Maneka Gandhi clarifies: Didn’t say men don’t commit suicide

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Union ministry of women & child development has expressed its consternation at its minister Maneka Gandhi being painted as insensitive by the media following a rather lively interaction between the minister and citizens.

Media headlines today screamed that Gandhi, who has a reputation as a champion of the oppressed, said she had never heard of men committing suicide.

A report in the Indian Express, for example, dug out detailed data that showed that three times as many married men commit suicide in India as married women.

In the clarification, the ministry said Gandhi did not mean to say that she had not heard of men committing suicide, but that she had not heard of men committing suicide because of India’s allegedly gender-biased laws.

“Media reports have misconstrued the statement and missed the context of the question,” it said. “The (Facebook user’s) question was in the context of suicides committed due to the supposed gender-biased laws. However, the response of the Minister is unfortunately being judged in isolation and taken out of context.”

‘LEGAL’ HARASSMENT?

To prevent repeated cases of women being burnt or otherwise killed or tortured at their in-laws house, India has put in place extremely stringent laws.

These laws give married women the power to file a single complaint with the police and have her husband, her in-laws and even the wives of the her brothers in law put in jail without bail.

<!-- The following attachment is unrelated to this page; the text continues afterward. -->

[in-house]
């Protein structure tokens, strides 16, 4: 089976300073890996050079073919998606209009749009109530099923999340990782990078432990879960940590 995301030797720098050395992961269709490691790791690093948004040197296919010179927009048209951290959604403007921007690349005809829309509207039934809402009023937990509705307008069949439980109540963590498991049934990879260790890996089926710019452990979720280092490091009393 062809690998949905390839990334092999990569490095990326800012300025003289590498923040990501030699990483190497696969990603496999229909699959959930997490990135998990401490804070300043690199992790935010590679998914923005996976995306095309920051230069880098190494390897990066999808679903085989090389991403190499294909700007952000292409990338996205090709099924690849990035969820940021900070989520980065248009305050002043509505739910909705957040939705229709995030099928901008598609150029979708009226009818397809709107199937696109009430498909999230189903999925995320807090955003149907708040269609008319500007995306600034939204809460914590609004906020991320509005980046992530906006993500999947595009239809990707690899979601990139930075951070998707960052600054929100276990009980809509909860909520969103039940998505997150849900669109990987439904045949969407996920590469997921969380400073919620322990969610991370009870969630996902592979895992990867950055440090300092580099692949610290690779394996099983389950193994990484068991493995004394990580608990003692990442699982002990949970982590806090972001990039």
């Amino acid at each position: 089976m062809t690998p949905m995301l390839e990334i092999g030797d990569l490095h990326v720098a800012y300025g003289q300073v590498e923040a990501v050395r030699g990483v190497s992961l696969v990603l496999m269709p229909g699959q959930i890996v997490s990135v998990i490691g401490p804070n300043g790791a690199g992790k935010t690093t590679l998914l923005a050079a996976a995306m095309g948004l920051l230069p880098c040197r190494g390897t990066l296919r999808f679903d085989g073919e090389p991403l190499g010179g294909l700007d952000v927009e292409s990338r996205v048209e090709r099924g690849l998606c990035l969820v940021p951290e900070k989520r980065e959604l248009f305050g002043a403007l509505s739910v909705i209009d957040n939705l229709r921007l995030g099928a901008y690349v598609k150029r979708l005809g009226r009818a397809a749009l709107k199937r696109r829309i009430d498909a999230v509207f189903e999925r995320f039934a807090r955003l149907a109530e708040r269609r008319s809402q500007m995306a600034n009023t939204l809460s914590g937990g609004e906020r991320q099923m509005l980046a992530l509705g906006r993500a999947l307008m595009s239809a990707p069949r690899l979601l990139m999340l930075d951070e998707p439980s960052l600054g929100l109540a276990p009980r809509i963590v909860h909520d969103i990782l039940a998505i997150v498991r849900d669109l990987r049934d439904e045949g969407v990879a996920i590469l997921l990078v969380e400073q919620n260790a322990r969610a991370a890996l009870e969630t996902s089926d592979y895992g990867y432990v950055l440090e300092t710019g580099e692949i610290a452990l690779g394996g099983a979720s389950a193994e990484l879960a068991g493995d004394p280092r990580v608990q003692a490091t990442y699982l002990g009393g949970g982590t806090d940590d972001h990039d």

There have been several cases where women have managed to have arrest warrants issued against sisters and brothers in law who have been living overseas for several years, alleging that they were part of a conspiracy to harass her.

In fact, after witnessing a similar event, a journalism graduate Deepika Bhardwaj was inspired to lead a crusade against “India’s gender-biased” laws, the latest of which is a documentary film.

She has encouraged many men to speak up against blackmail and harassment by their wives, leading to rising awareness about the issue.

In 2014, the Supreme Court of India intervened in the matter and directed the state governments to ensure that people are not arrested simply because a complaint had been filed against them by their wives, sisters-in-law or daughters-in-law. The court noted that there were hundreds of thousands of such cases pending in courts, but conviction rate was only 15%, implying that 85% of those who were jailed were there for no reason.

The matter came up again in yesterday’s Facebook interaction when a man complained that his wife left their three-month-old daughter saying she cannot look after her, and filed a case of dowry harassment and domestic violence against him, his parents and his sister.

“I have not met a woman who is happily married, has a baby and then runs off leaving a three-month-old baby on the grounds that she cannot look after her,” Gandhi responded.

“According to you, there was the support system of parents in the house as well. So the responsibility of looking after the child would not have been her’s alone. Why not introspect and sort out the actual issue.”

In today’s statement, the ministry said: “The Ministry of Women and Child Development and the Minister have constantly advocated for equal rights of all citizens of the nation.”

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